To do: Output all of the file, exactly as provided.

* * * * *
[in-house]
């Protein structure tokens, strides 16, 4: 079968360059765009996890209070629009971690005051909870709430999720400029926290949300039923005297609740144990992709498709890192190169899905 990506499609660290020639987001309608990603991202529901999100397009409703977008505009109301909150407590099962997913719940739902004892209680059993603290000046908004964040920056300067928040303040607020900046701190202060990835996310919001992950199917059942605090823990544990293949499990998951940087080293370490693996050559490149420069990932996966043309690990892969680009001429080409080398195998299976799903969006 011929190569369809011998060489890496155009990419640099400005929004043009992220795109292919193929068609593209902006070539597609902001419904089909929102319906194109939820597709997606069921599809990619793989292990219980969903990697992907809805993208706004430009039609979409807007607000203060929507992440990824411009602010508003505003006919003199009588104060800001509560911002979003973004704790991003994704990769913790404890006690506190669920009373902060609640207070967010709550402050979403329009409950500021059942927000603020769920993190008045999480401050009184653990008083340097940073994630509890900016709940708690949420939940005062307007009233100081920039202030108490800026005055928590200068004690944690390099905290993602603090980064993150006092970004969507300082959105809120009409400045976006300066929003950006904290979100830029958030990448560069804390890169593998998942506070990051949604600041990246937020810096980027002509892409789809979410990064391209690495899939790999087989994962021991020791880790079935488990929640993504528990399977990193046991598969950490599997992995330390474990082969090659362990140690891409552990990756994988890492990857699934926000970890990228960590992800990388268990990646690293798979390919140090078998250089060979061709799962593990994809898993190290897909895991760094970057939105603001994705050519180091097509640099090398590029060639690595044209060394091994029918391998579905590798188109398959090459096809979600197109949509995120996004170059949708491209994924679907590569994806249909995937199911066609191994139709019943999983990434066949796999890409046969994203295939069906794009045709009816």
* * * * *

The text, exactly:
[in-house]
């Protein structure tokens, strides 16, 4: 079968360059765009996890209070629009971690005051909870709430999720400029926290949300039923005297609740144990992709498709890192190169899905 990506499609660290020639987001309608990603991202529901999100397009409703977008505009109301909150407590099962997913719940739902004892209680059993603290000046908004964040920056300067928040303040607020900046701190202060990835996310919001992950199917059942605090823990544990293949499990998951940087080293370490693996050559490149420069990932996966043309690990892969680009001429080409080398195998299976799903969006 011929190569369809011998060489890496155009990419640099400005929004043009992220795109292919193929068609593209902006070539597609902001419904089909929102319906194109939820597709997606069921599809990619793989292990219980969903990697992907809805993208706004430009039609979409807007607000203060929507992440990824411009602010508003505003006919003199009588104060800001509560911002979003973004704790991003994704990769913790404890006690506190669920009373902060609640207070967010709550402050979403329009409950500021059942927000603020769920993190008045999480401050009184653990008083340097940073994630509890900016709940708690949420939940005062307007009233100081920039202030108490800026005055928590200068004690944690390099905290993602603090980064993150006092970004969507300082959105809120009409400045976006300066929003950006904290979100830029958030990448560069804390890169593998998942506070990051949604600041990246937020810096980027002509892409789809979410990064391209690495899939790999087989994962021991020791880790079935488990929640993504528990399977990193046991598969950490599997992995330390474990082969090659362990140690891409552990990756994988890492990857699934926000970890990228960590992800990388268990990646690293798979390919140090078998250089060979061709799962593990994809898993190290897909895991760094970057939105603001994705050519180091097509640099090398590029060639690595044209060394091994029918391998579905590798188109398959090459096809979600197109949509995120996004170059949708491209994924679907590569994806249909995937199911066609191994139709019943999983990434066949796999890409046969994203295939069906794009045709009816």